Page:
The flowchart in Figure 17.20 The methodology for doing an inverse transform of an output function shows the general procedure for converting a function from the s-domain to a function of time. In some cases the function is simple enough to immediately use a transfer function table. Otherwise, partial fraction expansion is normally used to reduce the complexity of the function.
Figure 17.21 The methodology for solving partial fractions shows the basic procedure for partial fraction expansion. In cases where the numerator is greater than the denominator, the overall order of the expression can be reduced by long division. After this the denominator can be reduced from a polynomial to multiplied roots. Calculators or computers are normally used when the order of the polynomial is greater than second order. This results in a number of terms with unknown residues that can be found using a limit or algebra based technique.
Figure 17.22 Partial fractions when the numerator is larger than the denominator shows an example where the order of the numerator is greater than the denominator. Long division of the numerator is used to reduce the order of the term until it is low enough to apply partial fraction techniques. This method is used infrequently because this type of output function normally occurs in systems with extremely fast response rates that are infeasible in practice.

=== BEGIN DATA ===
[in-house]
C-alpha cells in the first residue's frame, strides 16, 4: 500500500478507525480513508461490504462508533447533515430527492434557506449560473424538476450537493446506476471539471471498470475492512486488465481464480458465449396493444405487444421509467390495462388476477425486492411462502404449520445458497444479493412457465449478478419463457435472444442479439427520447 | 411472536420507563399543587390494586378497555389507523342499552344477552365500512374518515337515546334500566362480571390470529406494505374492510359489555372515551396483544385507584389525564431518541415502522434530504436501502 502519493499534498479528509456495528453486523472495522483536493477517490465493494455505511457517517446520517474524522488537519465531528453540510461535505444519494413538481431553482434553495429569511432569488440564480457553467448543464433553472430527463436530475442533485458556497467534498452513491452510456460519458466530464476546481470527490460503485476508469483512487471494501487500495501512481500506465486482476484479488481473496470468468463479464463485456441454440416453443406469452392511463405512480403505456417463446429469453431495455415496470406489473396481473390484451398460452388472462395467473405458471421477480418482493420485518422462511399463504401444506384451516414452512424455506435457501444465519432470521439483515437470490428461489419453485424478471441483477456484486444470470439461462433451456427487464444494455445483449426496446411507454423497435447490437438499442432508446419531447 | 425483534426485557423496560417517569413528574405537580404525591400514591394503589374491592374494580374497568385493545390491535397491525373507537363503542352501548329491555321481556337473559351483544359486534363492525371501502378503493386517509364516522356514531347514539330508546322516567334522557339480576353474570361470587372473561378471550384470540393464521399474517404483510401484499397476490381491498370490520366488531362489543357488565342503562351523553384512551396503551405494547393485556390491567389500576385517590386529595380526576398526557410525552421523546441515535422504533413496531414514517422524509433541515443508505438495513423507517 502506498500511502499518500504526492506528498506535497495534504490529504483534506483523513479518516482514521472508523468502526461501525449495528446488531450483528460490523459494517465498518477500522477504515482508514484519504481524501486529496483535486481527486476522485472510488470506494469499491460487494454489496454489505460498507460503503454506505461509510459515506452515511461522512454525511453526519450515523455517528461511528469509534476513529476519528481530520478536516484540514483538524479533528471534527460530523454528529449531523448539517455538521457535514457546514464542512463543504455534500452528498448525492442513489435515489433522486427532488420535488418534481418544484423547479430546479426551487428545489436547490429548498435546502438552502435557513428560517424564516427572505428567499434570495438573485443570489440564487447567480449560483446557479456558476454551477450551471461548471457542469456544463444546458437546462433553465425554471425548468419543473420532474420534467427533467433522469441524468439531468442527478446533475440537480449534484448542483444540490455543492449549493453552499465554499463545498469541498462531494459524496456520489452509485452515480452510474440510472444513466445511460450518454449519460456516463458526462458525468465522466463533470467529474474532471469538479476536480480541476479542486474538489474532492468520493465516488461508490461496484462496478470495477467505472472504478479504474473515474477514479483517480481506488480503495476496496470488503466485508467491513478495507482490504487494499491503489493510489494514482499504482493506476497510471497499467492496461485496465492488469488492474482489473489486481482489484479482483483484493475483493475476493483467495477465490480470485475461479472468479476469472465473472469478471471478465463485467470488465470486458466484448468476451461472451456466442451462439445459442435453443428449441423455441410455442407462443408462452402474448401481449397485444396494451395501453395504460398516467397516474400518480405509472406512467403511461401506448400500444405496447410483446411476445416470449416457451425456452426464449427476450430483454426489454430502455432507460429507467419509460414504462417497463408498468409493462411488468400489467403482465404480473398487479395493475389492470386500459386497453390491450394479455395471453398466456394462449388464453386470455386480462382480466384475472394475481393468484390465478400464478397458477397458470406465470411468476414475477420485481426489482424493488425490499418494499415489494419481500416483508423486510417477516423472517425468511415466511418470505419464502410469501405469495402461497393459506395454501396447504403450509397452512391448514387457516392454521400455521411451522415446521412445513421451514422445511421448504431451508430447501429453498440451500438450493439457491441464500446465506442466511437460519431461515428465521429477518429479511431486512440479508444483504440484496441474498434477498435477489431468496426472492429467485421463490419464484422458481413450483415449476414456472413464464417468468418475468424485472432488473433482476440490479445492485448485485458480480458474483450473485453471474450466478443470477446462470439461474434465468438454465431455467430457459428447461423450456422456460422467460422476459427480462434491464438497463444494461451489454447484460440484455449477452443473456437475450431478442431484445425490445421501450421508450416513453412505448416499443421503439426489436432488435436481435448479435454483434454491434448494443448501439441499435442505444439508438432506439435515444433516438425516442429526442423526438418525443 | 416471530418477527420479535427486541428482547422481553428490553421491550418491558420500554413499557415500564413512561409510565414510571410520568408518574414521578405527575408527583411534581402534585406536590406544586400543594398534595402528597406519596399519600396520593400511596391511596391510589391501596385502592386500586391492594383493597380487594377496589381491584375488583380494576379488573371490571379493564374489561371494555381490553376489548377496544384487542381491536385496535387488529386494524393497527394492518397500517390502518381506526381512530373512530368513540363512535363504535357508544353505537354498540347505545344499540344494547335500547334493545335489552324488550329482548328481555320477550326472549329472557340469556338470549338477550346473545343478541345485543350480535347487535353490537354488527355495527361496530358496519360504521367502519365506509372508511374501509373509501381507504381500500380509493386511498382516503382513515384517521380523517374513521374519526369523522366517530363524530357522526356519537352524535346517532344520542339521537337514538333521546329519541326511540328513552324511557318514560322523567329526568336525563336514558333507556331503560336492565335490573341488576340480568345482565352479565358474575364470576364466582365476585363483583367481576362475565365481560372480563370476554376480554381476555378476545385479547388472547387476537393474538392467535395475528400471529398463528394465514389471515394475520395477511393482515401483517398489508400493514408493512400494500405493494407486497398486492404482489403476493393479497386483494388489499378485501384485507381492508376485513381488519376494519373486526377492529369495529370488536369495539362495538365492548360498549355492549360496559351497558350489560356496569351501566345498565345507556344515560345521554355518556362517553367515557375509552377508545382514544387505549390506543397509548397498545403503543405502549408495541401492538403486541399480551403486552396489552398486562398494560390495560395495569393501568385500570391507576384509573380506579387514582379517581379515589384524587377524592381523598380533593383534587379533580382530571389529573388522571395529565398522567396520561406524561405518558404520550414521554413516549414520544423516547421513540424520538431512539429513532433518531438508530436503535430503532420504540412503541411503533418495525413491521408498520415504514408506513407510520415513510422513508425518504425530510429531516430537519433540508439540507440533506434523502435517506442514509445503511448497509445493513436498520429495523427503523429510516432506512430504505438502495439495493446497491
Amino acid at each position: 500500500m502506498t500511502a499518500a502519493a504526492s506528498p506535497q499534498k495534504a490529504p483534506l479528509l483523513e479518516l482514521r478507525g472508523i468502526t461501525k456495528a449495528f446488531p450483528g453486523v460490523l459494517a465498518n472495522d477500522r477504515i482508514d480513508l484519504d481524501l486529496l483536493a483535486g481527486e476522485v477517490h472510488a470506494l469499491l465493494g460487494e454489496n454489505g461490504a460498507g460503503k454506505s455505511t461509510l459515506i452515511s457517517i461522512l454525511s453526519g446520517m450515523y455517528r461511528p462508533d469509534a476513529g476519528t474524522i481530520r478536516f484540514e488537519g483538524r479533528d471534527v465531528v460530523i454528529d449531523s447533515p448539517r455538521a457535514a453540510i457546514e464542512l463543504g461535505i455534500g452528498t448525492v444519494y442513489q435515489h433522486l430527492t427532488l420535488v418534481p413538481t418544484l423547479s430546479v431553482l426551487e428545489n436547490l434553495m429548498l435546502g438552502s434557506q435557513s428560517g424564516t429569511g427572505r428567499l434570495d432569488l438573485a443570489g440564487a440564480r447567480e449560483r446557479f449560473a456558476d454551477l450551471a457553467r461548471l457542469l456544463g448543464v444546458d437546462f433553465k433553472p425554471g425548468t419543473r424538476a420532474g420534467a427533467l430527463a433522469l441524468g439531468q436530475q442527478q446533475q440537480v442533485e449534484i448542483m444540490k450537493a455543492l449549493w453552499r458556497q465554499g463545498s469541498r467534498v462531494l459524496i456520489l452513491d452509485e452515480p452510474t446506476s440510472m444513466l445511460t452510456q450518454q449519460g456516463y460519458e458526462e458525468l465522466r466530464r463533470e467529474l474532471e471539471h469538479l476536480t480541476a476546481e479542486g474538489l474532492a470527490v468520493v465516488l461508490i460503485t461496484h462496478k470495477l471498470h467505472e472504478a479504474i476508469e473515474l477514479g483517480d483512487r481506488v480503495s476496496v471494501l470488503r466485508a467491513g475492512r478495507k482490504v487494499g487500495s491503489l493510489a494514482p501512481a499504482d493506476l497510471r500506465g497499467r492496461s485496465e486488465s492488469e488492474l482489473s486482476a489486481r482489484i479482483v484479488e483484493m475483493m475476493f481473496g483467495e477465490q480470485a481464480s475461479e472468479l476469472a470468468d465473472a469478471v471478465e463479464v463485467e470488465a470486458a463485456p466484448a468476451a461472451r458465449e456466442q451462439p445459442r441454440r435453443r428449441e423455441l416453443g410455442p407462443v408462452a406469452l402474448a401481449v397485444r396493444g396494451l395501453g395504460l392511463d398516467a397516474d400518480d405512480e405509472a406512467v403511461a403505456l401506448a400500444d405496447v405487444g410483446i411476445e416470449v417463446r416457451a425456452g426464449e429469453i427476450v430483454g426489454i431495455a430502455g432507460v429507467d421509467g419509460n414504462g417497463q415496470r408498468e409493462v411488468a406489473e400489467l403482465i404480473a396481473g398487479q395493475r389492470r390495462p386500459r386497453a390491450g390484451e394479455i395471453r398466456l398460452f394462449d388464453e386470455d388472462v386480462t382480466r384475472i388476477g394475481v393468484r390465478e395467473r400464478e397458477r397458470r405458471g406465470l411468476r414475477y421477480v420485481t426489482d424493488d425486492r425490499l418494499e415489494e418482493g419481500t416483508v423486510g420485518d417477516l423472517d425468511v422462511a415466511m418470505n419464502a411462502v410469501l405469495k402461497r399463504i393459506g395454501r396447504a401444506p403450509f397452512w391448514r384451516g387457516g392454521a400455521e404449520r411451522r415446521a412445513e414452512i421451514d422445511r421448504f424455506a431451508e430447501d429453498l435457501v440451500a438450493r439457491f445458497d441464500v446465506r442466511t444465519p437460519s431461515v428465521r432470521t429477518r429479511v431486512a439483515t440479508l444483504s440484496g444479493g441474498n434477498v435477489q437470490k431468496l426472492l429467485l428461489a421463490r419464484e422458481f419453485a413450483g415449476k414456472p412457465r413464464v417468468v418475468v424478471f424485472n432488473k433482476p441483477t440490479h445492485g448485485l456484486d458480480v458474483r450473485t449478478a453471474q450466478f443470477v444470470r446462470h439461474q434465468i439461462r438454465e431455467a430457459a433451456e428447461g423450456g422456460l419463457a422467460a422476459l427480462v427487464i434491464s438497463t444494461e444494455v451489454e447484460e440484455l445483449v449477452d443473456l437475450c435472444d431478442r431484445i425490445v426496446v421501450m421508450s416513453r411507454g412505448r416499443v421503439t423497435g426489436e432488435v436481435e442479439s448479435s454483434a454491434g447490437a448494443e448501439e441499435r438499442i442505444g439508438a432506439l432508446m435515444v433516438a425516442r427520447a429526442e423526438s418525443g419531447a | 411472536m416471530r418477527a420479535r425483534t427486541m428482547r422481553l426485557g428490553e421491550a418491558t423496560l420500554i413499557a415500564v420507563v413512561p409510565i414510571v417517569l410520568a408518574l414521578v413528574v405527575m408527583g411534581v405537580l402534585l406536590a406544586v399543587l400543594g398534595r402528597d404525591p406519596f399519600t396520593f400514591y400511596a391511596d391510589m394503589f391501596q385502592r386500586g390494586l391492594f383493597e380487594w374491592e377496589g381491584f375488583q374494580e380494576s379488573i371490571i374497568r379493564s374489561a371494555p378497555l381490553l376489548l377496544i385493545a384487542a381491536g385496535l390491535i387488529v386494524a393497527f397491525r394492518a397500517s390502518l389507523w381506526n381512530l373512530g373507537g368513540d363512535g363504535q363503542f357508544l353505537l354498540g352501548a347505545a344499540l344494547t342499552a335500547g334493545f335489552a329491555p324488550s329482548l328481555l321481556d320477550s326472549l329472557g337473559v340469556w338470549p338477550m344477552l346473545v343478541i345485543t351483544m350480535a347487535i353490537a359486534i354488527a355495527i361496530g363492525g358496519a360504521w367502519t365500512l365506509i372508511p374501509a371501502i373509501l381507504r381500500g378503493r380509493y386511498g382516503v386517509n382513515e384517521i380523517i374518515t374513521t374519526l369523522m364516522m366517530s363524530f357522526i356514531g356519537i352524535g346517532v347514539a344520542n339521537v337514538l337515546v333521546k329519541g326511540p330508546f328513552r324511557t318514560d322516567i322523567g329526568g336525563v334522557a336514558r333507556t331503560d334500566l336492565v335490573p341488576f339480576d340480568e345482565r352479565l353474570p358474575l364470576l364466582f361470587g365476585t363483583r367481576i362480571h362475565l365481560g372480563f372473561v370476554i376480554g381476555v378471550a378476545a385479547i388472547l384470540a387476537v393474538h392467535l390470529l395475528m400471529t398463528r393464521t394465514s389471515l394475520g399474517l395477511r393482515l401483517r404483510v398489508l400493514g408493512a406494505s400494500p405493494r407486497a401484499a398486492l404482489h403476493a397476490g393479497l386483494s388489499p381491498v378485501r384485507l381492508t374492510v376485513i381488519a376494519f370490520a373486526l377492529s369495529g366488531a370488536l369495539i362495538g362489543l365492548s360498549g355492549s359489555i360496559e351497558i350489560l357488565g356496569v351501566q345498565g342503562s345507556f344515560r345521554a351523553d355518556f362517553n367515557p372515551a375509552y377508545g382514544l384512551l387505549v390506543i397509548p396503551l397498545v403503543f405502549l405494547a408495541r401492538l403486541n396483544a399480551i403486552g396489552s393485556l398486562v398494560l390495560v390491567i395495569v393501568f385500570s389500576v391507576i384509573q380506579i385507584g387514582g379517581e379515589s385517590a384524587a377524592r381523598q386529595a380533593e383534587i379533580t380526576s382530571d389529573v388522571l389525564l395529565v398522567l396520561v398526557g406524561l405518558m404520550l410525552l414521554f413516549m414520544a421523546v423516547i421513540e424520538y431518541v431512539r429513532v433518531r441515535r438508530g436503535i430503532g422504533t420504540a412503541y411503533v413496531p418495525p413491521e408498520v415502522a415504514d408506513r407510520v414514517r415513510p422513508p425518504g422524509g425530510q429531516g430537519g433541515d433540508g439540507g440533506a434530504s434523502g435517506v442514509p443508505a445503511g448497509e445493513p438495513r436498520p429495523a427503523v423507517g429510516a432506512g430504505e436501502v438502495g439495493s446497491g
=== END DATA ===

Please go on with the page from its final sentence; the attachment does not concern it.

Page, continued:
Partial fraction expansion of a third order polynomial is shown in Figure 17.23 A partial fraction example. The s-squared term requires special treatment. Here it produces two partial fraction terms divided by s and s-squared. This pattern is used whenever there is a root to an exponent.
Figure 17.24 Partial fractions with repeated roots shows another example with a root to an exponent. In this case each of the repeated roots is given with the highest order exponent, down to the lowest order exponent. The reader will note that the order of the denominator is fifth order, so the resulting partial fraction expansion has five first order terms.
Algebra techniques are a reasonable alternative for finding partial fraction residues. The example in Figure 17.25 Solving partial fractions algebraically extends the example begun in Figure 17.24 Partial fractions with repeated roots. The equivalent forms are simplified algebraically, until the point where an inverse matrix solution is used to find the residues.
For contrast, the example in Figure 17.25 Solving partial fractions algebraically is redone in Figure 17.26 Solving partial fractions with limits using the limit techniques. In this case the use of repeated roots required the differentiation of the output function. In these cases the algebra techniques become more attractive, despite the need to solve simultaneous equations.
An inductive proof for the limit method of solving partial fractions is shown in Figure 17.27 A proof of the need for differentiation for repeated roots.